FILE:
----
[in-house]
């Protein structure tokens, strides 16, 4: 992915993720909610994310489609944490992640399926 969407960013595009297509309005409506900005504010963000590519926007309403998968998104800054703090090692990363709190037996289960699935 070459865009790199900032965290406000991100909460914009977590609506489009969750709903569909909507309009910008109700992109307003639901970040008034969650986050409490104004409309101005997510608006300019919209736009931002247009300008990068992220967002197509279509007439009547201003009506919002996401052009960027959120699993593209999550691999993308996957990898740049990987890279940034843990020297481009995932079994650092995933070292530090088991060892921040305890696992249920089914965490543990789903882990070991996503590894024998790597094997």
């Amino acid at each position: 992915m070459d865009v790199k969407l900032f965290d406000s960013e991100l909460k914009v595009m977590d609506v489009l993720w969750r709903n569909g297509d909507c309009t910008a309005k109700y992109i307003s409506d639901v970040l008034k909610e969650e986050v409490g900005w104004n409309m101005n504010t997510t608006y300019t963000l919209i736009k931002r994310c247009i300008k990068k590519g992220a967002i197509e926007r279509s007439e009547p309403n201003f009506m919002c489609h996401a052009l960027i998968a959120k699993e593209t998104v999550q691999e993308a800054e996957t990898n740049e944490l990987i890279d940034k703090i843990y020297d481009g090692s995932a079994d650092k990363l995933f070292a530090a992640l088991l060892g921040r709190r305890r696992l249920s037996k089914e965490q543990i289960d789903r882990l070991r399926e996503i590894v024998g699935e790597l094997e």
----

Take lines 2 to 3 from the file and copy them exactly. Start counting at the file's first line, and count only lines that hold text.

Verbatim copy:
């Protein structure tokens, strides 16, 4: 992915993720909610994310489609944490992640399926 969407960013595009297509309005409506900005504010963000590519926007309403998968998104800054703090090692990363709190037996289960699935 070459865009790199900032965290406000991100909460914009977590609506489009969750709903569909909507309009910008109700992109307003639901970040008034969650986050409490104004409309101005997510608006300019919209736009931002247009300008990068992220967002197509279509007439009547201003009506919002996401052009960027959120699993593209999550691999993308996957990898740049990987890279940034843990020297481009995932079994650092995933070292530090088991060892921040305890696992249920089914965490543990789903882990070991996503590894024998790597094997």
């Amino acid at each position: 992915m070459d865009v790199k969407l900032f965290d406000s960013e991100l909460k914009v595009m977590d609506v489009l993720w969750r709903n569909g297509d909507c309009t910008a309005k109700y992109i307003s409506d639901v970040l008034k909610e969650e986050v409490g900005w104004n409309m101005n504010t997510t608006y300019t963000l919209i736009k931002r994310c247009i300008k990068k590519g992220a967002i197509e926007r279509s007439e009547p309403n201003f009506m919002c489609h996401a052009l960027i998968a959120k699993e593209t998104v999550q691999e993308a800054e996957t990898n740049e944490l990987i890279d940034k703090i843990y020297d481009g090692s995932a079994d650092k990363l995933f070292a530090a992640l088991l060892g921040r709190r305890r696992l249920s037996k089914e965490q543990i289960d789903r882990l070991r399926e996503i590894v024998g699935e790597l094997e």